Briefly stated, the present invention provides a safer, improved method for treating diseased, hyperproliferative tissue, including cancer, psoriasis, and arthritis, using multiple, sequential administrations of a photosensitizer (PS) prior to irradiation. Preferred photosensitizers are characterized by being retained in the diseased tissue for a longer time than in normal tissue. The interval between administrations is chosen to be of sufficient duration to allow the PS content of normal tissues to drop to a basal or negligible level before the next administration and before irradiation. At that time, the PS content of the diseased tissue is still high, not less than half of the initial content after the last PS administration. In this way, PDT with better selectivity for the diseased tissue is achieved. With sequential PS administrations, the PS burden on normal tissue can be kept low, so that side effects can be reduced, for example damage of the skin by sunlight or bright indoors artificial lighting. The precise durations between PS administrations and eventual irradiation vary between treatments, and are determined on an individual basis. Preferred PS for use with the present invention have a high and extended localization in tumor tissue. A preferred PS with these qualities is pheophorbide a.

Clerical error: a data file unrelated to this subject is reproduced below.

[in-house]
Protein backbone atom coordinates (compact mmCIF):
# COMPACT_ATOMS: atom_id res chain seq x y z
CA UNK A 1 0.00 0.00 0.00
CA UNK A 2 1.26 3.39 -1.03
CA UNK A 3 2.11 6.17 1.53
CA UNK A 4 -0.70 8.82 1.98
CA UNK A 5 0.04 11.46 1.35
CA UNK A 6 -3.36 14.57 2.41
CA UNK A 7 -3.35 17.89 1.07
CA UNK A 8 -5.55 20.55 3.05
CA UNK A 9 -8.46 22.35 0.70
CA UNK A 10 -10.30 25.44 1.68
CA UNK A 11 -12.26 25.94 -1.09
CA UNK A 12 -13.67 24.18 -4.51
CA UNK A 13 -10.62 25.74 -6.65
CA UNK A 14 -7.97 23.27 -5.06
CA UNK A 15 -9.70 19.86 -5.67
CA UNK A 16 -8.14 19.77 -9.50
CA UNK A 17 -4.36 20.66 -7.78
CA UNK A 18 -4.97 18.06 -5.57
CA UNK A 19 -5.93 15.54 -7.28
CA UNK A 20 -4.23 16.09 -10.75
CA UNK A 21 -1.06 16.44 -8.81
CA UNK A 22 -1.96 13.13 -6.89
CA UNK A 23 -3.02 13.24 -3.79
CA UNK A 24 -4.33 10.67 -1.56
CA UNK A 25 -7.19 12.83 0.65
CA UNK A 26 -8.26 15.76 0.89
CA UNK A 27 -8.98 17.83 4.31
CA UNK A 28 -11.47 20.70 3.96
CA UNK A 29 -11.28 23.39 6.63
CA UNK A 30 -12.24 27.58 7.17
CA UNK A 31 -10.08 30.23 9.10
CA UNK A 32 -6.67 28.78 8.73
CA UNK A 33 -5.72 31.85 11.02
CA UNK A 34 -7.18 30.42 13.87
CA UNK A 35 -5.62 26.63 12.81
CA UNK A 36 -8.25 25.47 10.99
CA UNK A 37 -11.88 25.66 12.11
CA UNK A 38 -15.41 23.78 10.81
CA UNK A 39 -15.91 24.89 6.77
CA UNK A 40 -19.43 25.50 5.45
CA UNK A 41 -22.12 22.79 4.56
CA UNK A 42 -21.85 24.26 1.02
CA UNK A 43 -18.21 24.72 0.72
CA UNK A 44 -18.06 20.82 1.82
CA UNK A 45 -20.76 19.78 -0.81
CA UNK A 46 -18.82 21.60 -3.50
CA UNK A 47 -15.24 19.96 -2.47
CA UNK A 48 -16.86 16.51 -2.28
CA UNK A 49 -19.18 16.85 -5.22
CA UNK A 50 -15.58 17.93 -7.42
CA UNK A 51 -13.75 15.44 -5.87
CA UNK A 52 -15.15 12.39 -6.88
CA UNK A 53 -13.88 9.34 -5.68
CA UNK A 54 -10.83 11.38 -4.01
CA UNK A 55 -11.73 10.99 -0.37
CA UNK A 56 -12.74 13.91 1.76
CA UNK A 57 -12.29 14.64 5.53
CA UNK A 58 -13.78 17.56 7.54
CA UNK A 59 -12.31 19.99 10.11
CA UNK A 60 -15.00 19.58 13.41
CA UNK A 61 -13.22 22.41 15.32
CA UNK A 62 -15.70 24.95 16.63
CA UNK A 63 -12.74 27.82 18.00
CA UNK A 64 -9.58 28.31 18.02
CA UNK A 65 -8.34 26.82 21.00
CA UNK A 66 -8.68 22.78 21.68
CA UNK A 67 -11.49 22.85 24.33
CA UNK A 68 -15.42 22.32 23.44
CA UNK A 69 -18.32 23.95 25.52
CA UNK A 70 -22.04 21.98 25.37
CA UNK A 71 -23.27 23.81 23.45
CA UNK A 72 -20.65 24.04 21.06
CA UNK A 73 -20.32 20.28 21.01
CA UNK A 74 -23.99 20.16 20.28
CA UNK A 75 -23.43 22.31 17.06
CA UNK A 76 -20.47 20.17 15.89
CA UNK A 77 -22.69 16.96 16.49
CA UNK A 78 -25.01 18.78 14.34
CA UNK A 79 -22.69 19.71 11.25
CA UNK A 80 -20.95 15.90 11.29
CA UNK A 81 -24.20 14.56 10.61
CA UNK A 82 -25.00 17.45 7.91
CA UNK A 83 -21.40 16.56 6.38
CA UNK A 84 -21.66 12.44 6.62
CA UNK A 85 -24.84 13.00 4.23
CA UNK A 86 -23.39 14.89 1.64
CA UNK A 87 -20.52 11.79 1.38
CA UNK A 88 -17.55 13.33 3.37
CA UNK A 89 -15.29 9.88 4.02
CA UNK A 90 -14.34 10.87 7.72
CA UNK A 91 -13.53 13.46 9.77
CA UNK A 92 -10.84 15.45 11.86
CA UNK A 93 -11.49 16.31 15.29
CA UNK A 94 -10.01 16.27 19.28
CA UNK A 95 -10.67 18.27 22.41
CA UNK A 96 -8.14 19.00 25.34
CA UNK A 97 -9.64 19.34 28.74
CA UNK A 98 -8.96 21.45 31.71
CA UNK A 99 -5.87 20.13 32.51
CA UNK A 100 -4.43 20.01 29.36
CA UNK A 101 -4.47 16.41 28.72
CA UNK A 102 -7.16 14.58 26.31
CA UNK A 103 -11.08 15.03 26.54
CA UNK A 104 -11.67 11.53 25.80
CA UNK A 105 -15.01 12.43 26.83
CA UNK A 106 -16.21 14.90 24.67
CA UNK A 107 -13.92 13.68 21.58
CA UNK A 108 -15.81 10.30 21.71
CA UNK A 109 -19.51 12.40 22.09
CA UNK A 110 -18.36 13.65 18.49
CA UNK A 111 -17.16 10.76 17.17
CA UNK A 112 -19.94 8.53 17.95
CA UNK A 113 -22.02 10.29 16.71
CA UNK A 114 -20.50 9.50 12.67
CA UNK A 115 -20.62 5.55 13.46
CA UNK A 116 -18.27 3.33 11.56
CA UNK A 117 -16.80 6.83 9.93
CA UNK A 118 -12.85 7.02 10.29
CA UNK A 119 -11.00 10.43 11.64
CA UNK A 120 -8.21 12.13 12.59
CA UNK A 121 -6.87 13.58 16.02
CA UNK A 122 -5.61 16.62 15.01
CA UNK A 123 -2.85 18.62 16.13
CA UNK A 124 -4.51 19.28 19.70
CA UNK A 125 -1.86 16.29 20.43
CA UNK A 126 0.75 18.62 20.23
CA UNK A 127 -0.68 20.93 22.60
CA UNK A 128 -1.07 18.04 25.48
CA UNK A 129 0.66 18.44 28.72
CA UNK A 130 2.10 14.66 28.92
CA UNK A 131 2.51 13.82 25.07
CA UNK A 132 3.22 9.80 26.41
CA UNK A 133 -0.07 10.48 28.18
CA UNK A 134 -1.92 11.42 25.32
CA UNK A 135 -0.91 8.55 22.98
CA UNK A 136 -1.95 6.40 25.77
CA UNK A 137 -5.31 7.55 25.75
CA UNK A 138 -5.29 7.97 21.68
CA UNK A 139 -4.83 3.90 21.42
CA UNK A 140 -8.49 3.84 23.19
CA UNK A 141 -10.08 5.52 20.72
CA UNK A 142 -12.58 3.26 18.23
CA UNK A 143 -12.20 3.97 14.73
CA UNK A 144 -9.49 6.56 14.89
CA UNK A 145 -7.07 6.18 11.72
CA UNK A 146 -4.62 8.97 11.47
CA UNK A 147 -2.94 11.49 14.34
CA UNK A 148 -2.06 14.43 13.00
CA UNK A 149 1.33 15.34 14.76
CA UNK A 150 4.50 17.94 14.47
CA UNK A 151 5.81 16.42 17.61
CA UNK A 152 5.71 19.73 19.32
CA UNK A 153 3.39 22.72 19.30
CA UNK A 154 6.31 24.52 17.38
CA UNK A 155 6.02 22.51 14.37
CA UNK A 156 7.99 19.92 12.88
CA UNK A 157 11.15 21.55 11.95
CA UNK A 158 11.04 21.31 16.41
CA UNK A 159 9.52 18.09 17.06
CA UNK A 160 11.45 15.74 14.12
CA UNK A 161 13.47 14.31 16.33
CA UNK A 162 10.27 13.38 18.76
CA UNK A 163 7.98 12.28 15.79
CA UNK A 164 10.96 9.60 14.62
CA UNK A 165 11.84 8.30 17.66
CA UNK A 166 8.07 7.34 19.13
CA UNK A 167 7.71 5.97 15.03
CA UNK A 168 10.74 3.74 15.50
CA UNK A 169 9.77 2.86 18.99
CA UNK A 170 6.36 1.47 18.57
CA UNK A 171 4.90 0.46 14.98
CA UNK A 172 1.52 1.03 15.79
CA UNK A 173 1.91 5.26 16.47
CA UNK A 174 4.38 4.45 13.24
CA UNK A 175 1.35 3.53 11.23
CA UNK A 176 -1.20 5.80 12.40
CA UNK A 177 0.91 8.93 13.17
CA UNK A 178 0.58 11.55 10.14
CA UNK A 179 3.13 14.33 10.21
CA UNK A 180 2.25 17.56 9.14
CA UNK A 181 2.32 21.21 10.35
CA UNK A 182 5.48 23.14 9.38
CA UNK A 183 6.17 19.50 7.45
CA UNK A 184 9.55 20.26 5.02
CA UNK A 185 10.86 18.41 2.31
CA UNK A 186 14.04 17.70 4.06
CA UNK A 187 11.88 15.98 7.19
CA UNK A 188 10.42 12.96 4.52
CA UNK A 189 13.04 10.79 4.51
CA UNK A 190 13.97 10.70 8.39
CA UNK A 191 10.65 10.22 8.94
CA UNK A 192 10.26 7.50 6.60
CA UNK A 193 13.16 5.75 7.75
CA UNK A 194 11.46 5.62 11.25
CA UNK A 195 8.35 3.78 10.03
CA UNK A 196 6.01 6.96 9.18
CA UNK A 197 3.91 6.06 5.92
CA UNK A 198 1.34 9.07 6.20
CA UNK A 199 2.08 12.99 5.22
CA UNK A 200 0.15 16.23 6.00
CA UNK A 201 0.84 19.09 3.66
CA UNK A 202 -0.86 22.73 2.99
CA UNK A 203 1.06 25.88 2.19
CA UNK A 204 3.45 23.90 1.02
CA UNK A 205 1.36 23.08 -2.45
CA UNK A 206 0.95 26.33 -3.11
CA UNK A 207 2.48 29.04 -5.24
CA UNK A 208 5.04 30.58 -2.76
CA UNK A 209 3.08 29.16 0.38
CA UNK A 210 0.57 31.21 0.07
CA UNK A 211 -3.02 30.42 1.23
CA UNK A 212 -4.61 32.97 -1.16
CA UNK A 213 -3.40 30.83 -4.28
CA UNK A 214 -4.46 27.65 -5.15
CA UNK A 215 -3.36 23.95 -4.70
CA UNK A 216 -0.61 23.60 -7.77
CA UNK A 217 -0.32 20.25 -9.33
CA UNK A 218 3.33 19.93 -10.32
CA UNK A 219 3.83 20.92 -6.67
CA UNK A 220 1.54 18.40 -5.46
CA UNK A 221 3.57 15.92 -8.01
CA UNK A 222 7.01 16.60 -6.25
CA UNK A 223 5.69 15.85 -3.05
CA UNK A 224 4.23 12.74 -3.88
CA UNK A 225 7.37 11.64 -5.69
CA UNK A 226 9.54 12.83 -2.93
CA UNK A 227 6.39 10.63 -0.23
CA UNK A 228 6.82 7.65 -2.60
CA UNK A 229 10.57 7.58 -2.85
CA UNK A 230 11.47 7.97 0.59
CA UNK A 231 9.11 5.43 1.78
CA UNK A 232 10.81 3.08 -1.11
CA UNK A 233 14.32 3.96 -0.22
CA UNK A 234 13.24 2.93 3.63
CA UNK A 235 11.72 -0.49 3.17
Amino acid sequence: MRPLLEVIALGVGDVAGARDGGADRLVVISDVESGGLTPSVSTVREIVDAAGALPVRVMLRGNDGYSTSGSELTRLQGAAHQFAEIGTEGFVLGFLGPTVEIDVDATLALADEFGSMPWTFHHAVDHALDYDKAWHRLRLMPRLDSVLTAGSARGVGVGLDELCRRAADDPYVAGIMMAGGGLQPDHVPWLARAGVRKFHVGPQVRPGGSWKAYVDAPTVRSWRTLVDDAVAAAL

The above, and other objects, features and advantages of the present invention will become apparent from the following description read in conjunction with the accompanying drawing.
FIG. 1 Graphic representation of PS concentration over time in tumor and normal tissue, for example the skin, during repetitive administration of pheophorbide a.
FIG. 2 A flow chart of the process for repeated administration of photosensitizer according to a preferred embodiment of the present invention.
Photodynamic therapy (PDT) of malignant tumors in principle has become a therapeutic option. However, the currently available approved photosensitizers such as Photofrin and the prodrug 5-ALA are partly unsatisfactory. This invention describes improvements of PDT with photosensitizers (PS) that show highly extended retention in tumor tissue in comparison to normal tissue. It is described how multiple, sequential administrations of such PS before irradiation can lead to enhanced PS-in-tumor concentrations in relation to normal tissue, or, alternatively, can minimize peak PS concentrations in normal tissue, thus reducing PDT side effects. This method is also effective for achieving a highly selective localization of a PS in a tumor or other diseased, hyperproliferative tissue, to provide a PDT treatment with relatively few side effects on healthy tissues. The method is thus a PDT treatment that is safer and more effective than prior PDT methods.